Saturday, Aug. 24, 2013 | 2 a.m.
Suspend its geographic location for a moment because for the purposes of college football, the Big 12 Conference is the Wild West.
A number of fast-moving squads led by gun-slinging quarterbacks and throwback coaches are capable of seizing the gold in any given season.
A different team has settled at the top of the Big 12 standings in each of the past four years. For three straight seasons, it’s been a team other than the one local oddsmakers coined as the pre-season favorite to win the conference.
By one interpretation, that trend is a lock to continue in 2013. There is no true favorite in the Big 12.
Based on conference future odds, sports books give four teams between an 18 and 24 percent chance to capture the title. Oklahoma State, Texas, Oklahoma and TCU are sequestered closer together at the top of betting boards than the contenders in any other conference
For once, the betting numbers in Las Vegas are as indecisive as the preseason magazines and polls for the numerically challenged — 10 teams vie for the Big 12 crown as opposed to 12 for the Big Ten — Midwestern league.
Although a line as thin as a state border separates them from the other two aforementioned teams, Oklahoma State and Texas are technically the 2013 Big 12 co-favorites. Both are 5-to-2 to win the conference, as opposed to Oklahoma’s 3-to-1 and TCU’s 4-to-1.
By virtue of a more advantageous schedule, odds say Texas has the best chance to come out unscathed. The Golden Nugget favors the Longhorns in all 12 games this season, though half of them are by single-digit spreads.
Oklahoma State gives points in all but one of its contests. The lone exception is the Cowboys' Nov. 16 trip to play the Longhorns, where they’re getting 5.5 points.
Accordingly, Texas is drawing more action to win the national championship. The Longhorns moved from 30-to-1 to 20-to-1, the lowest in the Big 12, in the LVH Superbook’s futures. Oklahoma State rose with the inverse, opening at 20-to-1 but now sitting at 30-to-1.
The money exalting Texas and shunning Oklahoma State could seem counter-intuitive based on the past couple seasons. The Cowboys have established themselves as the conference’s best bet in recent years while the Longhorns have been among the worst.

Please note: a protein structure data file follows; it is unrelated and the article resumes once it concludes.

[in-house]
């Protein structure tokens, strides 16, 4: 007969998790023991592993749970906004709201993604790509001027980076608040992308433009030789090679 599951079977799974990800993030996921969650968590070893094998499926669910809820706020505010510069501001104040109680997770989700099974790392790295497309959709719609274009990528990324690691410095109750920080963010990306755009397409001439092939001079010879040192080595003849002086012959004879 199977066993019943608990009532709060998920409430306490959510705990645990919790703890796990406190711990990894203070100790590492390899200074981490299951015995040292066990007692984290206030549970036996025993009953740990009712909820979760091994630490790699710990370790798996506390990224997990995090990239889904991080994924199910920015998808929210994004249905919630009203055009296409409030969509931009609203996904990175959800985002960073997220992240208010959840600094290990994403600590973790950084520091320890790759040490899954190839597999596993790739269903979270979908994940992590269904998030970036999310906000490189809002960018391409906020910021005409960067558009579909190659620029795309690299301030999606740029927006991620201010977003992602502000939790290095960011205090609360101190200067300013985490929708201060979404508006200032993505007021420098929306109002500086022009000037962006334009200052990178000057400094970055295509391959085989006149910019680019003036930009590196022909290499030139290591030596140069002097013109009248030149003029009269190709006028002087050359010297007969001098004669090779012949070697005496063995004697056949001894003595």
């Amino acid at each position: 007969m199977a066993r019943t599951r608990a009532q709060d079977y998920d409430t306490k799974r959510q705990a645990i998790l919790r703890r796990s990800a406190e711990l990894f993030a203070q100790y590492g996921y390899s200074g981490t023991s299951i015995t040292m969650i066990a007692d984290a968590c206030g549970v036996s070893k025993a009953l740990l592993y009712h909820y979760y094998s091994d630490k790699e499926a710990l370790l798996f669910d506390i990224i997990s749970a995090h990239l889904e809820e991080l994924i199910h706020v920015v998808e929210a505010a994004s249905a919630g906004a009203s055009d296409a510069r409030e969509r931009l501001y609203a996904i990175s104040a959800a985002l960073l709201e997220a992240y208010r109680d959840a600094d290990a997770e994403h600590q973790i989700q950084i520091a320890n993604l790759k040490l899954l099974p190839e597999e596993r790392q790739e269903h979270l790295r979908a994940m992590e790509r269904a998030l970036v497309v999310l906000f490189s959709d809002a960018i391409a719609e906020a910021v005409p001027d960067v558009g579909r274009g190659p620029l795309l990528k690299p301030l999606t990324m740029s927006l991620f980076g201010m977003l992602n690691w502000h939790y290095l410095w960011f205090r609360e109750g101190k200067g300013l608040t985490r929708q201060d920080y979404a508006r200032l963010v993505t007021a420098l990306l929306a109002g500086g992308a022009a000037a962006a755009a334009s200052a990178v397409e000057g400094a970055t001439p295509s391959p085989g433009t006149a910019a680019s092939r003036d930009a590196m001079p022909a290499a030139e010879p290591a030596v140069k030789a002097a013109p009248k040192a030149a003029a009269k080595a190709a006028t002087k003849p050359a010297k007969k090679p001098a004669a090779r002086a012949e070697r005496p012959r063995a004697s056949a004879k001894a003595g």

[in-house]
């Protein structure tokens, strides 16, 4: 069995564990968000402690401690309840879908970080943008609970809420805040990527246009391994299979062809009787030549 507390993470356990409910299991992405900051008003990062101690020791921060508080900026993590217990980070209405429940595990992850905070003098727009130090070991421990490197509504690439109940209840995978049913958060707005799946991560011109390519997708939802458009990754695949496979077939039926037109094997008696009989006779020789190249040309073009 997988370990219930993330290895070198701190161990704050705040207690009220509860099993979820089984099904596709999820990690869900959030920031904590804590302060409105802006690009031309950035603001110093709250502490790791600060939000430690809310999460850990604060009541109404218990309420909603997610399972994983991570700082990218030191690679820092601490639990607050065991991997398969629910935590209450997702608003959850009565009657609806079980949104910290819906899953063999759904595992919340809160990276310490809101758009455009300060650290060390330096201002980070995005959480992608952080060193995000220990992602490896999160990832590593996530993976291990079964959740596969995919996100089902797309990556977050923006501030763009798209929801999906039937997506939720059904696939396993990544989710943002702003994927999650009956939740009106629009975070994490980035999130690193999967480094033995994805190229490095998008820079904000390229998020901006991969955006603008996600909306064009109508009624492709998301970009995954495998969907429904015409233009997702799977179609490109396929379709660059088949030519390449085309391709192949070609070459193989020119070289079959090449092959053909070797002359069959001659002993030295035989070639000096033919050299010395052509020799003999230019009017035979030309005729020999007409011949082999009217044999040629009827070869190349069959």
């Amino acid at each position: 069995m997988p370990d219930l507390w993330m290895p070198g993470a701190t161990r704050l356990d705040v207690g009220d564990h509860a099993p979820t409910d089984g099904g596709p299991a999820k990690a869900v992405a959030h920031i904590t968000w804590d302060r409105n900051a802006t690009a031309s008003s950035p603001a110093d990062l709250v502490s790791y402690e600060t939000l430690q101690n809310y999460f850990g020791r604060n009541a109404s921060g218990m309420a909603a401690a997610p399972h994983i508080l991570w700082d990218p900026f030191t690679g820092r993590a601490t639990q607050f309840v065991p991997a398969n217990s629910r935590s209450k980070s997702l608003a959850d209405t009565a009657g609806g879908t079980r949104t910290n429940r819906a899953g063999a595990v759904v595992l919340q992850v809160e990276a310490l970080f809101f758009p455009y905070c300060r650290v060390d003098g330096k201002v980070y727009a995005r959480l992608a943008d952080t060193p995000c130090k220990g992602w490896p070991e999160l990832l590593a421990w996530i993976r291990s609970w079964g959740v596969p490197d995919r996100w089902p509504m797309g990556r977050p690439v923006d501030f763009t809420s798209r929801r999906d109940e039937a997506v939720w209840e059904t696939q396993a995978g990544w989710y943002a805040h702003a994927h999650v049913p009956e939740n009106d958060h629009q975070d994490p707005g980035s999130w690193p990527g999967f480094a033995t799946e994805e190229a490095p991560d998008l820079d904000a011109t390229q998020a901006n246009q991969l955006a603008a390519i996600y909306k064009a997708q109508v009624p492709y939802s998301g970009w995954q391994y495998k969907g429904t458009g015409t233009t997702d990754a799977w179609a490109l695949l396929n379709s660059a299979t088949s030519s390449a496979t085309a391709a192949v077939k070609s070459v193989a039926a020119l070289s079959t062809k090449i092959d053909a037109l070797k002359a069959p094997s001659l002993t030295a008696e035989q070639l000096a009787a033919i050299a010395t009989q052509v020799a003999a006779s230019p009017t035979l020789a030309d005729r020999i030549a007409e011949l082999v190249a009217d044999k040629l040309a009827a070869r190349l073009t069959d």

Oklahoma State hasn’t posted a losing record against the spread since coach Mike Gundy’s first year in 2005. The Cowboys are 33-18 versus the Las Vegas number in the past four years, including a mind-boggling 29-12 as a favorite.
Texas is 21-30 against the spread overall and 17-20 laying points in the same span.
The Las Vegas numbers seem to have caught up to Texas as much as they did to their archrival Oklahoma Sooners. Even though Oklahoma coach Bob Stoops has posted double-digit win seasons in 11 of his 14 years — an incredible mark that’s taken for granted — his teams have barely been profitable enough for a bologna sandwich.
Stoops has covered the spread 53 percent of the time with a 93-82-5 record, but the Sooners are 25-27 against the number since the last time they reached a national championship game.
That year, 2008, was also the last time they started someone other than Landry Jones at quarterback. Junior Blake Bell, who can run as well as he throws, takes over this year and inherits surprisingly low expectations by Las Vegas standards.
Oklahoma is an underdog in three games — plus-2.5 at Notre Dame, plus-2.5 against Texas and plus-3 at Oklahoma State. In the past six years, the Sooners have only gone off as underdogs twice. They split covering in those instances.
Uncharacteristically taking points for the first time in years, however, doesn’t necessarily scream that a team is a bet-on. TCU proved as much last season.
In the Horned Frogs' first Big 12 campaign, they found themselves as home underdogs for the first time in six years — on three separate occasions. They failed to cover in all of them, falling to Oklahoma, Kansas State and Texas Tech.